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Eat Disord. 2004 Winter;12(4):303-14.

A randomized controlled study of cognitive behavior therapy and behavioral family therapy for anorexia nervosa patients.

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  • 1School of Psychiatry, Prince of Wales Hospital, Sydney, Australia.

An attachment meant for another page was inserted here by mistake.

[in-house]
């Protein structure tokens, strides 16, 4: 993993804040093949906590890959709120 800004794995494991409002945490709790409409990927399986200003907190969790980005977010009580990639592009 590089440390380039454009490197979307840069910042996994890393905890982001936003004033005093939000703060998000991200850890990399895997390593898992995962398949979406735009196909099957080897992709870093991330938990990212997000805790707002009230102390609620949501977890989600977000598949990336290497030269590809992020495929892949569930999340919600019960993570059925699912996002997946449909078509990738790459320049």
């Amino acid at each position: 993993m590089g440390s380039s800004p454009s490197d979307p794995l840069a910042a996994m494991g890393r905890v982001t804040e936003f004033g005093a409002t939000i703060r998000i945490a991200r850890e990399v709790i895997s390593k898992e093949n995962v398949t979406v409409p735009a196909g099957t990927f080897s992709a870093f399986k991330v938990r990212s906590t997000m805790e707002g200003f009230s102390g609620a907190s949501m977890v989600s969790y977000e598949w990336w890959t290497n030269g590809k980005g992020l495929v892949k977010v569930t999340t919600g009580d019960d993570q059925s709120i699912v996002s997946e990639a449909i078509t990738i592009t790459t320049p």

Very few studies have examined the role of cognitive behavior therapy (CBT) in the outpatient treatment of anorexia nervosa. This study used a randomized, controlled design to evaluate a 12-month, manual based program of CBT, with behavioral family therapy as the comparison group. Twenty-five adolescents and young adults with anorexia nervosa, currently living with their families, were recruited into the study with both treatment groups receiving 21-25 sessions of therapy. Outcome measures included nutritional status, eating behaviors, mood, self-esteem, and family communication. Sixty percent of the total sample and 72% of treatment completers had "good" outcome (defined as maintaining weight within 10% of average body weight and regular menstrual cycles) at post-treatment and at six months follow-up. No significant differences between treatment groups were found and the majority of patients did not reach symptomatic recovery. While limited by the small sample size, the findings compliment and extend previous research.

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